I think that Michelle Alexander has a sentiment for something she cannot express in a way that she’s come across in academia or through her legal training. There was certainly a hostile undertone, and sometimes overtone to her work, wanting to “dismantle” what was once our nice White country. Yet I think on a deeper level than that, was the desire for self-determination. The desire for Blacks to decide if they want to legalize the drug trade and drug use. The desire to not operate within a White framework, to conform to White laws, or exhibit White behavior. I could be way off base here, but it seemed to me that Alexander was, on one hand, saying Blacks should not be subjugated to White rule, and on the other hand, asking for White tax dollars for welfare programs and help from those ridden with White guilt.
On some level, I agree with her. I don’t want White tax dollars to be spent looking for marijuana in “ghettos” (a term she uses often) either, or anywhere for that matter. I would much rather the money be spent stopping the drugs from entering the country in the first place, at the border, and would much rather see a drug war waged against Purdue Pharma, as opposed to those smoking weed. Although she seems to think the whole War on Drugs somehow benefits all White people, by making even the poorest and least successful of Whites somehow “above” Blacks, I think her understanding lacks a certain depth. She’s right, the police do not work for the people, and they are very often the trappings of an occupation, but she’s wrong in thinking Blacks are the only ones being subjugated by a hostile elite. She’s right: the entire system is corrupt and oppressive. Alexander made many mentions of social programs that could be used to help the Black community instead of incarcerating them, yet she never bothered to think that it is White people paying the taxes for those programs, while Blacks are a perennial net negative.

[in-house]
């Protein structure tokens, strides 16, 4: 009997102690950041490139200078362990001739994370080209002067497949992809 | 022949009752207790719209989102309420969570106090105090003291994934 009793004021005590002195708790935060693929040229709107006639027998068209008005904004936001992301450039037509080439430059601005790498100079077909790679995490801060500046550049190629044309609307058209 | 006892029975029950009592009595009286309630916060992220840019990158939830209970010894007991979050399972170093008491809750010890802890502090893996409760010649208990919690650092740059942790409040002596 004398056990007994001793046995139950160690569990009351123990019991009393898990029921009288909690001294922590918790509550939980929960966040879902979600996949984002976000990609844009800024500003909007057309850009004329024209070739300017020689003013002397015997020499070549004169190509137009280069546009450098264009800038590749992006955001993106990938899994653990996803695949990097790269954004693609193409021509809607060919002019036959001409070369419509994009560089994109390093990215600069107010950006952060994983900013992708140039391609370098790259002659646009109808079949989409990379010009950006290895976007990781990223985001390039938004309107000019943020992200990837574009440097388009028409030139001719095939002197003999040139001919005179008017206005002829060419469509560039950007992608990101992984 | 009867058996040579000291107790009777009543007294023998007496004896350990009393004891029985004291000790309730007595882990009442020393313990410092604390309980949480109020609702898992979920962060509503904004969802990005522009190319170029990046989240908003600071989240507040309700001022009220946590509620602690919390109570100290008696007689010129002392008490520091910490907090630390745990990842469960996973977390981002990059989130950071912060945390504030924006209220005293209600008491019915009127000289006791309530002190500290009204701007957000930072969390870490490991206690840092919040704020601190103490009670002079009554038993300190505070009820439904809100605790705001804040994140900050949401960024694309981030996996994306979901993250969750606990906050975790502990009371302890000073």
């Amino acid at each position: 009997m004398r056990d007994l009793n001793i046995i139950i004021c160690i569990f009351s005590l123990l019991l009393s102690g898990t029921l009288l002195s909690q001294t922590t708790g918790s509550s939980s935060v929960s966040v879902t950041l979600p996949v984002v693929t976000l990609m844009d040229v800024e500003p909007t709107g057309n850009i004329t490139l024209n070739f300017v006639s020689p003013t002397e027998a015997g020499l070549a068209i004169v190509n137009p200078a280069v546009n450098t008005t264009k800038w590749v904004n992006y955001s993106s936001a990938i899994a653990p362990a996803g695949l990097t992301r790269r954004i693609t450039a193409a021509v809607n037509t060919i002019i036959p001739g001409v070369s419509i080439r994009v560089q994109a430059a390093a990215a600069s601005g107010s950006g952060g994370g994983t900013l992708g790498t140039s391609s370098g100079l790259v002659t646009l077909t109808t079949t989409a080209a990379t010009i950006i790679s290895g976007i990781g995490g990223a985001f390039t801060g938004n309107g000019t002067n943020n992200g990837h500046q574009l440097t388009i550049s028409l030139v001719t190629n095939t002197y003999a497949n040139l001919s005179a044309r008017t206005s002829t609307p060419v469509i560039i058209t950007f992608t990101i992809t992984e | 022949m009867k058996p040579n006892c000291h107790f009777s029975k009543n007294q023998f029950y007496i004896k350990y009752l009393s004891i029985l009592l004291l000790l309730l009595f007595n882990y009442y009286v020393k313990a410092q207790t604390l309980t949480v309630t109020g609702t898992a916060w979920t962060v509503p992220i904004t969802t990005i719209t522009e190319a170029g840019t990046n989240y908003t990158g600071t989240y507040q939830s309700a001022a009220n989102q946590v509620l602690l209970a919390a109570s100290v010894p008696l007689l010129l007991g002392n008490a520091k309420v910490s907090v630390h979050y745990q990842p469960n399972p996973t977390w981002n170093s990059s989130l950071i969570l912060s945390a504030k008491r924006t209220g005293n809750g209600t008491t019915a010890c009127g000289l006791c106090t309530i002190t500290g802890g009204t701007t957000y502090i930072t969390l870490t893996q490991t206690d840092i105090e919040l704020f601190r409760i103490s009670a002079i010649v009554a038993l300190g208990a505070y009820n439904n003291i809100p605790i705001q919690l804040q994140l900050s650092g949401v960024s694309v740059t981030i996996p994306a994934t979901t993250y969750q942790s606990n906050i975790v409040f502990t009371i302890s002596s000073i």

Alexander posits many times that this racial caste system somehow benefits all Whites. But nothing could be further from the truth. Taxing Whites at oppressive rates in order to hire people to police, house, monitor, and try Blacks, does not benefit the average White. A handful of people who own stakes in the prison industry benefit, and nobody else apart from Whites spared from the depredations of incarcerated Blacks. The amount of money Whites must spend to have a multi-racial country is astronomical, and we receive zero benefits from policing Blacks.
Cities that have experienced heightened levels of social unrest, Chicago, Baltimore, St. Louis, and others, have experienced a rise in crime. High profile cases of violent police interaction, followed by protests and riots, has had a chilling effect on policing behaviors, especially of Black communities. The withdrawal of police presence leading to a rise in crime in cities that experiences civil unrest and high profile incidents has been dubbed the “Ferguson Effect”. Although Alexander never indicates that she views police activity in Black neighborhoods as anything but negative, the removal of police has, in at least several cities, led to the murder rate increasing, and more Blacks dying.
I do not foresee the solution that Alexander proposes happening. The idea of having multiple nations trying to exist in one country is proving to be a disaster; “coexisting” is going to be more and more strenuous as this great multicultural experiment continues to unfold. Instead of handing the country to the horde of non-Whites that quite openly hates us, we should offer a mutual separation through a generous repatriation program. If this were my nation to run as I saw fit, I would offer all criminals currently incarcerated or under state supervision a one-time deal, renounce your US citizenship, leave, and never come back, in exchange for a total pardon. Non-white mass incarceration would end overnight. For all those in the country legally, but feel they are owed a reparation, I would gladly pay a one-time, lump-sum, cash settlement in the amount of their lifetime net-burden to White tax-payers to renounce their US citizenship, leave, and never come back.
This whole thing could end peacefully with every group having total self-determination, which I think might have been the subtext to Alexander’s entire work.